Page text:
Newspaper article Charleston Gazette Mail

Belichick Follows a Familiar Script to Coaching Greatness

Newspaper article Charleston Gazette Mail

Belichick Follows a Familiar Script to Coaching Greatness

Article excerpt

HOUSTON - He values the team's overall culture ahead of its individual parts.

He rules his team with an iron fist, and yet, instills that team with a sense of family. He can appear heartless - quick to say "goodbye to those who no longer fit in - and yet, he is deeply loyal.

He has hard-and-fast ideas about how to run his own team, but is never against learning and adding bits of others' expertise to his own repertoire.

Yes, this is a description of New England coach Bill Belichick, who can set himself apart Sunday by winning a record fifth Super Bowl title as a head coach. It's also a description of Chuck Noll, Tom Landry, Nick Saban, Greg Popovich, John Wooden and pretty much every other person who has cemented him or herself on the Mount Rushmore of coaching.

"Xs and Os are the price of admission, says John O'Sullivan, founder of the Changing the Game project, who speaks often about the importance of coaching in society. "But great coaches, the first thing they do is connect. When you connect with people, they'll run through a wall for you.

Belichick, a people person? The same might have been said, or asked, about Noll, Landry, Saban or any of these coaches, whose time facing the public usually involves 5- and 10-minute segments with the media during which their main goal is to not reveal anything important about their game plan - or much about themselves.

The effort - and sometimes, accolades - they get from their players says more.

Terry Bradshaw couldn't stand Noll on their way to winning four Super Bowls. Only years later did the Hall of Fame quarterback concede that he benefited from Noll's coaching. "Did I respect him? Of course I did, Bradshaw said last year. "Like him? No, I didn't like him.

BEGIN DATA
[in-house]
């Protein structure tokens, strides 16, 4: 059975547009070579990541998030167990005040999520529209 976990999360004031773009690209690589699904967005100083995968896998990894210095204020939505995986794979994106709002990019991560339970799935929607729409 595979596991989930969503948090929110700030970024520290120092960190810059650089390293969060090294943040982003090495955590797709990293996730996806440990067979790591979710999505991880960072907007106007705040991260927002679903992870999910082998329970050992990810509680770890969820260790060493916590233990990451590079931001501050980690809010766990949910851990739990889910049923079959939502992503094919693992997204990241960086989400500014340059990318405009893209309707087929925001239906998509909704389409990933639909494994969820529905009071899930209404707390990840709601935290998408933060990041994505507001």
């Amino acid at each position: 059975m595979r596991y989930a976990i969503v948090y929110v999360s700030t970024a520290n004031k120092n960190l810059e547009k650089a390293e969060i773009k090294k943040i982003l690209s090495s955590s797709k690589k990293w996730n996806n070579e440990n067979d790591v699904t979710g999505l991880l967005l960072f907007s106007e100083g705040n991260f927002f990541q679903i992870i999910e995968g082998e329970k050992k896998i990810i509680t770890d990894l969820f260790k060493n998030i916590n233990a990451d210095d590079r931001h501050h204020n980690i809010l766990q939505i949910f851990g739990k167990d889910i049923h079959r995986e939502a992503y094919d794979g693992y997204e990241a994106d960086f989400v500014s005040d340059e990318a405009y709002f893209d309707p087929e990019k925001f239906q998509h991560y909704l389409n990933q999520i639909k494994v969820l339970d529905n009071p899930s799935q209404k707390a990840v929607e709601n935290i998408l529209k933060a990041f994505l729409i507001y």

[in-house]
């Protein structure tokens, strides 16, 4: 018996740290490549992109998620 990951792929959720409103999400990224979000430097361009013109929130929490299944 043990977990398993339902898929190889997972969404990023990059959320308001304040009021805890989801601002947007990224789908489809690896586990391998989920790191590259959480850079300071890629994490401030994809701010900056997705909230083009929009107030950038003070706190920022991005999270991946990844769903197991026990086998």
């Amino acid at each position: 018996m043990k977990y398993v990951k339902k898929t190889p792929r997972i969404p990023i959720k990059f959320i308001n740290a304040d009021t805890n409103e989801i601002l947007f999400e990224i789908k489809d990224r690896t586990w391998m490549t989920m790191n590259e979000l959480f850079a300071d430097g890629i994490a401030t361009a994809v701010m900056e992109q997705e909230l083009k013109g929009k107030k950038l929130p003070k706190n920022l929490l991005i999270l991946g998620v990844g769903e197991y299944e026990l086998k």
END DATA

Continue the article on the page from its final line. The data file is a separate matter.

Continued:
Among the 15 blocks on Wooden's famed pyramid of success is "self- control, an attribute that applies to the players as well as the coaches and general managers choosing them.

In a recent talk he gave to a group of coaches, Popovich spoke of the virtually mandatory requirement to resist talented players who are more focused on themselves than the team.

"That's not easy, he said. "You have to follow through, be good to your principles. That person who's going to be good, who has potential, that's going to get you fired.

A lot has been made this year of New England's decision to part ways with two key cogs in its defense - Chandler Jones in the offseason, then linebacker Jamie Collins, who was (ruthlessly?) traded away to winless Cleveland in October. That defense still allowed the fewest points in the league.

Belichick is hardly the first coach faced with those sorts of choices. In the '70s, Landry spent a season shuffling between Roger Staubach and Craig Morton at quarterback. Eventually, he recognized the Cowboys could only succeed with one of them, and he chose Staubach, while trading Morton to the Giants. …

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